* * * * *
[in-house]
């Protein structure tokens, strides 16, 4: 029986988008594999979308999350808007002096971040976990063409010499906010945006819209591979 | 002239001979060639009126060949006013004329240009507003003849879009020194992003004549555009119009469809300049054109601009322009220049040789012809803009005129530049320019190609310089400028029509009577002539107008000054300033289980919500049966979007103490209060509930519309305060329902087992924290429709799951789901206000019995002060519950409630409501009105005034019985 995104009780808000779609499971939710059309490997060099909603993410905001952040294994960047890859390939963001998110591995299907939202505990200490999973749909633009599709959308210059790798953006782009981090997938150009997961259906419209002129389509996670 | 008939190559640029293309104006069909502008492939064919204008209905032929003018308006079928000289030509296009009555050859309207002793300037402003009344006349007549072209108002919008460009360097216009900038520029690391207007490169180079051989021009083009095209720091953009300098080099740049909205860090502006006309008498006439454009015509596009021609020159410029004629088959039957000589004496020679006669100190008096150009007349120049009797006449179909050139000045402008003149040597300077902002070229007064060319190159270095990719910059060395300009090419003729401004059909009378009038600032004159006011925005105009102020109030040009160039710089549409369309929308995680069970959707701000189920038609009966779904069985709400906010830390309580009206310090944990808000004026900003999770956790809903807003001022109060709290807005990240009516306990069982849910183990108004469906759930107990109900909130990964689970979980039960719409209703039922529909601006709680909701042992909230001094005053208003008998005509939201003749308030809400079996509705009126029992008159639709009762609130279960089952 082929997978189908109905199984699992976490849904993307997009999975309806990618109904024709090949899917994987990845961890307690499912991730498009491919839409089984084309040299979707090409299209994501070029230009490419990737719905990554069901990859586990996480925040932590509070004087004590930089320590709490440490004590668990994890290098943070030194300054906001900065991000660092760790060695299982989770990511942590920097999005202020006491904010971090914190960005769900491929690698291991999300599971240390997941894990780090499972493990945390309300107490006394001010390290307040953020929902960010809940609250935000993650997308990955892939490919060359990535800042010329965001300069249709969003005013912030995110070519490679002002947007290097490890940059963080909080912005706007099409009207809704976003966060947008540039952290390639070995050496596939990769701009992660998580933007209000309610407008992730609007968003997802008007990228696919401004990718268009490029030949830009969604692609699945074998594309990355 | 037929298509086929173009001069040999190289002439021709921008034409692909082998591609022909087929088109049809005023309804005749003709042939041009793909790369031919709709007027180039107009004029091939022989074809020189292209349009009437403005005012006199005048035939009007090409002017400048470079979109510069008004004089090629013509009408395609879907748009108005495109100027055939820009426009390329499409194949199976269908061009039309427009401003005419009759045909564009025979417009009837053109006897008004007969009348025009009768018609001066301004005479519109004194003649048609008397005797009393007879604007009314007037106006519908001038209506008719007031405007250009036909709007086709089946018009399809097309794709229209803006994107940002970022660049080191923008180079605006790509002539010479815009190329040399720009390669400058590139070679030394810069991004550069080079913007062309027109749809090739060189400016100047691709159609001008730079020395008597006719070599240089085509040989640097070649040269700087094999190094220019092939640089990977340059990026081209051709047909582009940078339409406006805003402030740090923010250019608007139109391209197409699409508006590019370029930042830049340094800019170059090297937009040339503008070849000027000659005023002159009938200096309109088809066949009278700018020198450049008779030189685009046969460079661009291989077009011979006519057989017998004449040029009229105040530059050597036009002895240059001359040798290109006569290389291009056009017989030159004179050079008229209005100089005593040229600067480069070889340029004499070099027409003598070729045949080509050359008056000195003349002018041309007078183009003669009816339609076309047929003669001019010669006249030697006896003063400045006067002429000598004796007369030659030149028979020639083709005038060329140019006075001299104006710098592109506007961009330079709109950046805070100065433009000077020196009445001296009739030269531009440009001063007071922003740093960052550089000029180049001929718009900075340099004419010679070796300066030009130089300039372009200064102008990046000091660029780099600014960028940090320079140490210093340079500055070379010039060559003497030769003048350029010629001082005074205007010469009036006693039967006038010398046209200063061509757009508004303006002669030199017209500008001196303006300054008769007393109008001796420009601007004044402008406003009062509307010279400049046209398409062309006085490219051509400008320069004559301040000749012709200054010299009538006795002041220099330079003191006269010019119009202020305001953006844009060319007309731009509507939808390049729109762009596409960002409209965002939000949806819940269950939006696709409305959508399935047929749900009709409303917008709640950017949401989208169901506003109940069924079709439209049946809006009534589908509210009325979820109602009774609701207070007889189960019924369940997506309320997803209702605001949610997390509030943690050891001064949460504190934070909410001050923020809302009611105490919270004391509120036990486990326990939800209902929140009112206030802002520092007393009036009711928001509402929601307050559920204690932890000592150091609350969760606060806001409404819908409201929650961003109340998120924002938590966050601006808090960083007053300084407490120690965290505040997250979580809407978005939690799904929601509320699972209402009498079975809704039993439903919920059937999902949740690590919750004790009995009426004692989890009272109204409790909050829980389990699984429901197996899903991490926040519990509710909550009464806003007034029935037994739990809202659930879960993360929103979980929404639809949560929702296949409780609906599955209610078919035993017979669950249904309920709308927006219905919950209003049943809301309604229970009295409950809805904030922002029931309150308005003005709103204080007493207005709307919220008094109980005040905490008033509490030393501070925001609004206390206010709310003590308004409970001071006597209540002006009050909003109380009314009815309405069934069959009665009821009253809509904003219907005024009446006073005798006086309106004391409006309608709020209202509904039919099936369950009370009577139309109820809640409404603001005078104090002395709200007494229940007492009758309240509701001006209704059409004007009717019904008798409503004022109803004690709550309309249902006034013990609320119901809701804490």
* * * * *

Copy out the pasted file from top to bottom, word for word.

[in-house]
């Protein structure tokens, strides 16, 4: 029986988008594999979308999350808007002096971040976990063409010499906010945006819209591979 | 002239001979060639009126060949006013004329240009507003003849879009020194992003004549555009119009469809300049054109601009322009220049040789012809803009005129530049320019190609310089400028029509009577002539107008000054300033289980919500049966979007103490209060509930519309305060329902087992924290429709799951789901206000019995002060519950409630409501009105005034019985 995104009780808000779609499971939710059309490997060099909603993410905001952040294994960047890859390939963001998110591995299907939202505990200490999973749909633009599709959308210059790798953006782009981090997938150009997961259906419209002129389509996670 | 008939190559640029293309104006069909502008492939064919204008209905032929003018308006079928000289030509296009009555050859309207002793300037402003009344006349007549072209108002919008460009360097216009900038520029690391207007490169180079051989021009083009095209720091953009300098080099740049909205860090502006006309008498006439454009015509596009021609020159410029004629088959039957000589004496020679006669100190008096150009007349120049009797006449179909050139000045402008003149040597300077902002070229007064060319190159270095990719910059060395300009090419003729401004059909009378009038600032004159006011925005105009102020109030040009160039710089549409369309929308995680069970959707701000189920038609009966779904069985709400906010830390309580009206310090944990808000004026900003999770956790809903807003001022109060709290807005990240009516306990069982849910183990108004469906759930107990109900909130990964689970979980039960719409209703039922529909601006709680909701042992909230001094005053208003008998005509939201003749308030809400079996509705009126029992008159639709009762609130279960089952 082929997978189908109905199984699992976490849904993307997009999975309806990618109904024709090949899917994987990845961890307690499912991730498009491919839409089984084309040299979707090409299209994501070029230009490419990737719905990554069901990859586990996480925040932590509070004087004590930089320590709490440490004590668990994890290098943070030194300054906001900065991000660092760790060695299982989770990511942590920097999005202020006491904010971090914190960005769900491929690698291991999300599971240390997941894990780090499972493990945390309300107490006394001010390290307040953020929902960010809940609250935000993650997308990955892939490919060359990535800042010329965001300069249709969003005013912030995110070519490679002002947007290097490890940059963080909080912005706007099409009207809704976003966060947008540039952290390639070995050496596939990769701009992660998580933007209000309610407008992730609007968003997802008007990228696919401004990718268009490029030949830009969604692609699945074998594309990355 | 037929298509086929173009001069040999190289002439021709921008034409692909082998591609022909087929088109049809005023309804005749003709042939041009793909790369031919709709007027180039107009004029091939022989074809020189292209349009009437403005005012006199005048035939009007090409002017400048470079979109510069008004004089090629013509009408395609879907748009108005495109100027055939820009426009390329499409194949199976269908061009039309427009401003005419009759045909564009025979417009009837053109006897008004007969009348025009009768018609001066301004005479519109004194003649048609008397005797009393007879604007009314007037106006519908001038209506008719007031405007250009036909709007086709089946018009399809097309794709229209803006994107940002970022660049080191923008180079605006790509002539010479815009190329040399720009390669400058590139070679030394810069991004550069080079913007062309027109749809090739060189400016100047691709159609001008730079020395008597006719070599240089085509040989640097070649040269700087094999190094220019092939640089990977340059990026081209051709047909582009940078339409406006805003402030740090923010250019608007139109391209197409699409508006590019370029930042830049340094800019170059090297937009040339503008070849000027000659005023002159009938200096309109088809066949009278700018020198450049008779030189685009046969460079661009291989077009011979006519057989017998004449040029009229105040530059050597036009002895240059001359040798290109006569290389291009056009017989030159004179050079008229209005100089005593040229600067480069070889340029004499070099027409003598070729045949080509050359008056000195003349002018041309007078183009003669009816339609076309047929003669001019010669006249030697006896003063400045006067002429000598004796007369030659030149028979020639083709005038060329140019006075001299104006710098592109506007961009330079709109950046805070100065433009000077020196009445001296009739030269531009440009001063007071922003740093960052550089000029180049001929718009900075340099004419010679070796300066030009130089300039372009200064102008990046000091660029780099600014960028940090320079140490210093340079500055070379010039060559003497030769003048350029010629001082005074205007010469009036006693039967006038010398046209200063061509757009508004303006002669030199017209500008001196303006300054008769007393109008001796420009601007004044402008406003009062509307010279400049046209398409062309006085490219051509400008320069004559301040000749012709200054010299009538006795002041220099330079003191006269010019119009202020305001953006844009060319007309731009509507939808390049729109762009596409960002409209965002939000949806819940269950939006696709409305959508399935047929749900009709409303917008709640950017949401989208169901506003109940069924079709439209049946809006009534589908509210009325979820109602009774609701207070007889189960019924369940997506309320997803209702605001949610997390509030943690050891001064949460504190934070909410001050923020809302009611105490919270004391509120036990486990326990939800209902929140009112206030802002520092007393009036009711928001509402929601307050559920204690932890000592150091609350969760606060806001409404819908409201929650961003109340998120924002938590966050601006808090960083007053300084407490120690965290505040997250979580809407978005939690799904929601509320699972209402009498079975809704039993439903919920059937999902949740690590919750004790009995009426004692989890009272109204409790909050829980389990699984429901197996899903991490926040519990509710909550009464806003007034029935037994739990809202659930879960993360929103979980929404639809949560929702296949409780609906599955209610078919035993017979669950249904309920709308927006219905919950209003049943809301309604229970009295409950809805904030922002029931309150308005003005709103204080007493207005709307919220008094109980005040905490008033509490030393501070925001609004206390206010709310003590308004409970001071006597209540002006009050909003109380009314009815309405069934069959009665009821009253809509904003219907005024009446006073005798006086309106004391409006309608709020209202509904039919099936369950009370009577139309109820809640409404603001005078104090002395709200007494229940007492009758309240509701001006209704059409004007009717019904008798409503004022109803004690709550309309249902006034013990609320119901809701804490």